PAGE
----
- 2019 ‘best’ year on record for humans
- Influence of capitalism on well-being
- Does altruism exist?
- Networks thinking themselves (video – about 1 hour)
- Did ability to enter trance states enable formation of human society?
- Cultural evolution
- Free, Fair and Alive: The insurgent power of the commons
- New scientific model can predict moral and political development
- Do our models get in the way?
- 40-year update on meme theory
- Beyond free will: The embodied emergence of conscious agency
- How the internet is affecting your brain
- Ideas of Stuart Kauffman
- This link shows 12 positive benefits of meditation supported by scientific studies
- Part of the collective commons transformation is how humanity has become a hybrid cyborg with the machine, meaning the personal computer and an internet connection. It has fundamentally changed our nature to one of a mass-communicated collaborative commons. The Frontiers ebook is the tech side of that development, whereas the more social side is what Rifkin writes about.
- Heart-rate variability and social coherence
- How cooperatives are driving the new economy
- Yuval Noah Harari Is Worried About Our Souls
- The Age of Entanglement
- Fungi as a new model for cooperation and communication?
- The landscape of 21st century science
- The collective computation or reality in nature and society (among other great SFI resources)
- Brain tunes itself to criticality, maximizing information processing
- Evolved biocultural beings
- Editorial: Evolutionary Theory: Fringe or Central to Psychological Science
- From computers to cultivation: reconceptualizing evolutionary psychology
- Evolved computers with culture. Commentary: From computers to cultivation: reconceptualizing evolutionary psychology
- Information-Processing and Embodied, Embedded, Enactive Cognition Part 1
- Frontiers – Peer-reviewed, free-access scientific journals
- Divided brain, divided world (video – about 11 mins)
- Is the power law really all dat?
- Scale-free networks are rare
- Consciousness in humanoid robots
- Journal: Human Arenas
- SFI: InterPlanetary Round Table Discussion: Our Future in Space (Neal Stephenson and others)
- Thinking devices – imitation, mind-reading, language and others – are neither hard-wired nor designed by genetic evolution
- EU Ethics guidelines for trustworthy AI
- The neural and cognitive foundations of math
- AI will never conquer humanity
- The agency of cognitive artifacts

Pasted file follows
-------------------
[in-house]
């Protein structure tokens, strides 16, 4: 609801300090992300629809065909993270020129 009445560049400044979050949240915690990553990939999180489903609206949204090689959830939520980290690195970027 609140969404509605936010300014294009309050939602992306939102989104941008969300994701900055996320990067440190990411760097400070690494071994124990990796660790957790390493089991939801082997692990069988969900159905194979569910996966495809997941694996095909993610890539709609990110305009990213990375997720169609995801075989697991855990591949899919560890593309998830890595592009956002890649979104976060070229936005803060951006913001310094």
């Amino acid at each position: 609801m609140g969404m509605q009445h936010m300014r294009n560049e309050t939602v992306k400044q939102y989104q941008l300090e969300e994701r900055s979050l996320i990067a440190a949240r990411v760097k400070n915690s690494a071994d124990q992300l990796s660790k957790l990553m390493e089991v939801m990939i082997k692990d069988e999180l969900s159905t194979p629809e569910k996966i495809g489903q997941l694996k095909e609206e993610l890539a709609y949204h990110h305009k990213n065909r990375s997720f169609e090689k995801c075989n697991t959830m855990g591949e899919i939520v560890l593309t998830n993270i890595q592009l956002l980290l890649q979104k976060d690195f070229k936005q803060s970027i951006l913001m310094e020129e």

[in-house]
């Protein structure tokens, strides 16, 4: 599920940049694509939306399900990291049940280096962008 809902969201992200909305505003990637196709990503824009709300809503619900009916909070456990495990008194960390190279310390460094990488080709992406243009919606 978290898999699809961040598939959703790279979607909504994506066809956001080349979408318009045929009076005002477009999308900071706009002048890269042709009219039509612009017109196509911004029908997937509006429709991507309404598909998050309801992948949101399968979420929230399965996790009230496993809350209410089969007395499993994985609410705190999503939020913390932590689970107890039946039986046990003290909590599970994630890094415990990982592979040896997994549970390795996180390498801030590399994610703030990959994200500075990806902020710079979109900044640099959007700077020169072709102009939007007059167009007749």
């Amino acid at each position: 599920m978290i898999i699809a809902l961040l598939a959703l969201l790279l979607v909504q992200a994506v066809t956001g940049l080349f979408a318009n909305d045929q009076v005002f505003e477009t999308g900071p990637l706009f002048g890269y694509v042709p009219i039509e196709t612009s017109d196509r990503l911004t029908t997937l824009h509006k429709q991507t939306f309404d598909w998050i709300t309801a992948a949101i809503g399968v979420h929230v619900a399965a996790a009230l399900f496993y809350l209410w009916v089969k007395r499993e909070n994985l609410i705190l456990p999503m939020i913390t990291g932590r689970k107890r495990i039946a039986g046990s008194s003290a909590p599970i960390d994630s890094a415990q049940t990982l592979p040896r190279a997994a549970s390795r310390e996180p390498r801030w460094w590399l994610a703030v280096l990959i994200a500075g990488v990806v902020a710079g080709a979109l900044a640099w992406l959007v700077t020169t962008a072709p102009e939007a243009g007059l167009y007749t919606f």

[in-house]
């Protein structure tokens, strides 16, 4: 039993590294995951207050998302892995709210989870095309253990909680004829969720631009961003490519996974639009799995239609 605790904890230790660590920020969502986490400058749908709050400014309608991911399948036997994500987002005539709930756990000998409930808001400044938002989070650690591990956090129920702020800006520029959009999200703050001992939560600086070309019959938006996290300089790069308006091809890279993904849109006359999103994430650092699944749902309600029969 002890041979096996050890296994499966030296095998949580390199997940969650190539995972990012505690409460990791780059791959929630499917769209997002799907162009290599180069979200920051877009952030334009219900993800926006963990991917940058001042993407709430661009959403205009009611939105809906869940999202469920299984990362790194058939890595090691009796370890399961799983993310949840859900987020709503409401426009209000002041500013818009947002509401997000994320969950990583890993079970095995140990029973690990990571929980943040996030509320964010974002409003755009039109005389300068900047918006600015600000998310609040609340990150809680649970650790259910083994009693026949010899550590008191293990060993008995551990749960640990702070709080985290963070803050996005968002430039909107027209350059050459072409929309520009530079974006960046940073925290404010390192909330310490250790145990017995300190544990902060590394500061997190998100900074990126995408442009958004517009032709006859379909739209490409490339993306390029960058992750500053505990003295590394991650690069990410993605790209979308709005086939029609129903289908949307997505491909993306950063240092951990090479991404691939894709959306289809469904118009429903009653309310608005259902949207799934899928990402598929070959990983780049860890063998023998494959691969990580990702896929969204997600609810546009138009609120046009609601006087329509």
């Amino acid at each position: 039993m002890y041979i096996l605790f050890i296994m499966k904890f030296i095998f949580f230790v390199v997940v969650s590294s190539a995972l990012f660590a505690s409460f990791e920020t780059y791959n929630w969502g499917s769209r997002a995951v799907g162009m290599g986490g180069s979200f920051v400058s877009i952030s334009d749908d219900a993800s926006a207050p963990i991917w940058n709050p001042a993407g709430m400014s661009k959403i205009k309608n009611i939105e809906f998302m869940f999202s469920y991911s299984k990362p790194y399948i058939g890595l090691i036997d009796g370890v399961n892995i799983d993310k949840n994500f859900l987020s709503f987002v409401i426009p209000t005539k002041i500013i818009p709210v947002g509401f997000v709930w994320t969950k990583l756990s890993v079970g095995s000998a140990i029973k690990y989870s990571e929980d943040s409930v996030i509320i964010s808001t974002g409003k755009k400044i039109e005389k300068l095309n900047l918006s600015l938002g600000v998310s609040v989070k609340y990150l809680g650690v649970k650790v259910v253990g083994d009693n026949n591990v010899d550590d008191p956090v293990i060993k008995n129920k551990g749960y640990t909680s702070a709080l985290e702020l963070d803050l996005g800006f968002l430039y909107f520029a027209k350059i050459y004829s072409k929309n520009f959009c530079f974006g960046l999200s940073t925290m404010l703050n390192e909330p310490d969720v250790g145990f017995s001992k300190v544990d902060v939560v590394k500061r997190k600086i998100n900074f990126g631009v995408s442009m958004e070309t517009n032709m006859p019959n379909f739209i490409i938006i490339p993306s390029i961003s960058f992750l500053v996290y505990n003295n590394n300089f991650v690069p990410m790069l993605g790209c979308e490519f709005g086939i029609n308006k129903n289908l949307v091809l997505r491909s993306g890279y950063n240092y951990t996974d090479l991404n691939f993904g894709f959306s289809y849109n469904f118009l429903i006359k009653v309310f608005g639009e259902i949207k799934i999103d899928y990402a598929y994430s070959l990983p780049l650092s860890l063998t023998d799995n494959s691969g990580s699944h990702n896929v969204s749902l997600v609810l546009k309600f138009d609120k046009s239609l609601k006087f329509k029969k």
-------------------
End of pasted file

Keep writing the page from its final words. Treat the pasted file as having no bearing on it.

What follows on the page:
- Neuroscience: Deep breathing changes your brain
An excerpt from the transcript follows. The podcast is here. Weinstein is an evolutionary biologist. Weinstein:
“So more or less our problem is that the magic of humans arose through an evolutionary process driven by an arms race in which human beings were their own worst competitor. So at that point that one reaches what my PhD advisor called ecological dominance, that arms race causes a massive jump in, essentially, computing power. And that computing power came along with all of our best and worst characteristics. So it resulted in a spectacular capacity for collaboration, but the objective of that collaboration is increased competitive capacity against other groups with similar powers.
“Now I don’t think we can spend too much time worrying about whether or not that was a good process, it got us this far, and it has given us the capacity to understand where we are. But what it has done is it has created a drive that is now outstripping our capacity to compensate for its consequences. So that quote you read from my website, essentially, is about what I would call a sustainability crisis. Now conservatives often hear, when a liberal like myself starts talking about sustainability, they assume that we are cryptically talking about climate, about which there is much disagreement in some circles. I’m not talking in particular about climate, I do think we have a climate problem, but even if it were false, we still have a sustainability problem in which we are simply using resources and creating waste in a way that simply, mathematically, cannot continue indefinitely.
“So you have to at least be a cornucopian to imagine that the problems we are creating will be dealt with in due course by solutions that will magically emerge. I don’t think it’s reasonable to be a cornucopian, but you would have to at least make that jump and say, ‘Well yes, were we to continue down this road, we’d be in big trouble, but we all know that solutions arise when they’re needed.’ So if you don’t believe that, then you would end up in my camp and, what I know from experience, to be your camp thinking, ‘Oh shit, we’ve got a very serious problem, and we don’t have a very long time horizon with respect to figuring out what the solution looks like.'”